Bratty toddlers miss rapture
Narrow is the baby gate, and few that enter it.
Colorado Springs, CO: All dogs go to heaven. Probably not pet snakes. Or cats. But what about children?
To ensure salvation, Catholic theology teaches the importance of infant baptism while the tiny creatures can still fit in a basin rather than the typical Protestant baptistery/world’s worst hot tub.
We polled several local churches on this not at all sensitive topic, but most members had children in their early 40’s or were currently on Fishers of Men trying to attract a mate with which to make children.
Turning to the field, our intrepid reporter observed several small tykes throwing tantrums in the cereal aisle while not practising social distancing.
Innocent cherubs or knee-high gremlins?
Angry Nursery Worker declined to answer our query, stating that she should really be the one writing this article anyway. She did mutter the phrase “hellions in Pampers” through her mask, however, and argued that hell has no visible flames—it’s a lake of Goldfish crackers and endless episodes of Peppa Pig.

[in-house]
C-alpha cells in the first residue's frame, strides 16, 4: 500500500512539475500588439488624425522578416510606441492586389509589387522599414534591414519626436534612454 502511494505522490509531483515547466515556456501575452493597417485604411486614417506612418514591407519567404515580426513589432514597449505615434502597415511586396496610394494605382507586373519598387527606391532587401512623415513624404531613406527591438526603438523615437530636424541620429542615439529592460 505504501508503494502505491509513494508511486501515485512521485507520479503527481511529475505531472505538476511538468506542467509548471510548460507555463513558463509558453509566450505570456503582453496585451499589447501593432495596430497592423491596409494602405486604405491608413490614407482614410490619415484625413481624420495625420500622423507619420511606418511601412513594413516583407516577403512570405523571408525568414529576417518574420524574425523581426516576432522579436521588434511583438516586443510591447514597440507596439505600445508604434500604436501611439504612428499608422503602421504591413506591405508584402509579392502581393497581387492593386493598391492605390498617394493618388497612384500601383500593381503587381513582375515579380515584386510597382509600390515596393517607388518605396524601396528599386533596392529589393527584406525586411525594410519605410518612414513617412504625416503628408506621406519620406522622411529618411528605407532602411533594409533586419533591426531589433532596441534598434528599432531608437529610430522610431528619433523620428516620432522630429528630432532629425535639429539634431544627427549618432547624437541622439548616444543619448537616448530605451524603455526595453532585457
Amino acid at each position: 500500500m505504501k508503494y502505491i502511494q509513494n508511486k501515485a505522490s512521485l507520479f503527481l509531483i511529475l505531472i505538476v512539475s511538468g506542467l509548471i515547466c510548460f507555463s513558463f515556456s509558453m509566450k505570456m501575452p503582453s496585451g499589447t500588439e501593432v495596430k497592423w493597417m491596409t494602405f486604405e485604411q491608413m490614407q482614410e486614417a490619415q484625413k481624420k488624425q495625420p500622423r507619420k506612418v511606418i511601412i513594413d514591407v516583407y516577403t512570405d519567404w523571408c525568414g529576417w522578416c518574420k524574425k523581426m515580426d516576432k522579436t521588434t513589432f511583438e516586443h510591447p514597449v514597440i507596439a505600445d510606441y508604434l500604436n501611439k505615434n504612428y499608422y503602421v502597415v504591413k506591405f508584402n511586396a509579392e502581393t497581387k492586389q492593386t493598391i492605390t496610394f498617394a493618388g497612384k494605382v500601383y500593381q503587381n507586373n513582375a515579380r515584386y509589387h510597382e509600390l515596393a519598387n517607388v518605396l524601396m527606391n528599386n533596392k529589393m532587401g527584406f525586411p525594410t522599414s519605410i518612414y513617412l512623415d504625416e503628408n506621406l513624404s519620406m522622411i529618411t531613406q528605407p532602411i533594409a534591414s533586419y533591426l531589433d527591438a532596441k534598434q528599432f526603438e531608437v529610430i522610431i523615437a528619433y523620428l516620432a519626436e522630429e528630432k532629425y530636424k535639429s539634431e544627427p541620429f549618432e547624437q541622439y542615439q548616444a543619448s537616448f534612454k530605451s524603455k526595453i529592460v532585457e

A sampling of Salty Cee reporters revealed that the Nicholas Cage version of Left Behind would also suffice, but doesn’t answer the awkward question, “Will bratty kids miss the rapture?”
Travelling to the future is the preferred method of discovering such truths, second only to YouTube conspiracy theories espoused by white males in their late 30’s sitting in their pick-up trucks.
Obviously, the most wholesome way to time travel is through the Imagination Station at Whit’s End, programming it to the end of time minus 1,007 years, and the result was what we expected:
Toddlers. Herds of sticky-fingered toddlers wandering around a dystopian landscape eating much more chocolate than their parents would allow.
Think Charlie and the Chocolate Factory, but the adults had already turned into blueberries and such, one by one. Except we programmed it wrong and ended up in the “It’s a Small World Nursery” on a future Disney cruise. Whew.
Reporter: Dripping Ether